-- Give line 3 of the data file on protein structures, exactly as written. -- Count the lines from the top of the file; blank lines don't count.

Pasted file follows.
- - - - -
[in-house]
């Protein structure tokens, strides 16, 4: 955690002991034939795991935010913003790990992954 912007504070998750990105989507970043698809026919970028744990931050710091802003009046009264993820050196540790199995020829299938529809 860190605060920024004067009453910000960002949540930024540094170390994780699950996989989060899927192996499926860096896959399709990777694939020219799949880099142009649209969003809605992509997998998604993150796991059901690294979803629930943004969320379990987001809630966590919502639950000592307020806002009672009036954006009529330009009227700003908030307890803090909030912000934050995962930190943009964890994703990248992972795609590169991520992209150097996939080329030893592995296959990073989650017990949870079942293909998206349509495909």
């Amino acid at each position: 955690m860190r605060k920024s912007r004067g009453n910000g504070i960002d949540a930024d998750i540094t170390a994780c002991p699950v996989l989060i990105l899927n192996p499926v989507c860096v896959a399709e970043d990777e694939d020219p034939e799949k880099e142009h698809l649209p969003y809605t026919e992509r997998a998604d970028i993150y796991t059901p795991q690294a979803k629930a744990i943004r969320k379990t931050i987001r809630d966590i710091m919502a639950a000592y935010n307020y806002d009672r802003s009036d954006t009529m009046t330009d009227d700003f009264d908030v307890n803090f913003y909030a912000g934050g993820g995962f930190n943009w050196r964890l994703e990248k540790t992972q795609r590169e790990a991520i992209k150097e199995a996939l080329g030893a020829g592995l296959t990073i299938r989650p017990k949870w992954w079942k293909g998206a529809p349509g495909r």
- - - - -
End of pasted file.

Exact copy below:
């Amino acid at each position: 955690m860190r605060k920024s912007r004067g009453n910000g504070i960002d949540a930024d998750i540094t170390a994780c002991p699950v996989l989060i990105l899927n192996p499926v989507c860096v896959a399709e970043d990777e694939d020219p034939e799949k880099e142009h698809l649209p969003y809605t026919e992509r997998a998604d970028i993150y796991t059901p795991q690294a979803k629930a744990i943004r969320k379990t931050i987001r809630d966590i710091m919502a639950a000592y935010n307020y806002d009672r802003s009036d954006t009529m009046t330009d009227d700003f009264d908030v307890n803090f913003y909030a912000g934050g993820g995962f930190n943009w050196r964890l994703e990248k540790t992972q795609r590169e790990a991520i992209k150097e199995a996939l080329g030893a020829g592995l296959t990073i299938r989650p017990k949870w992954w079942k293909g998206a529809p349509g495909r």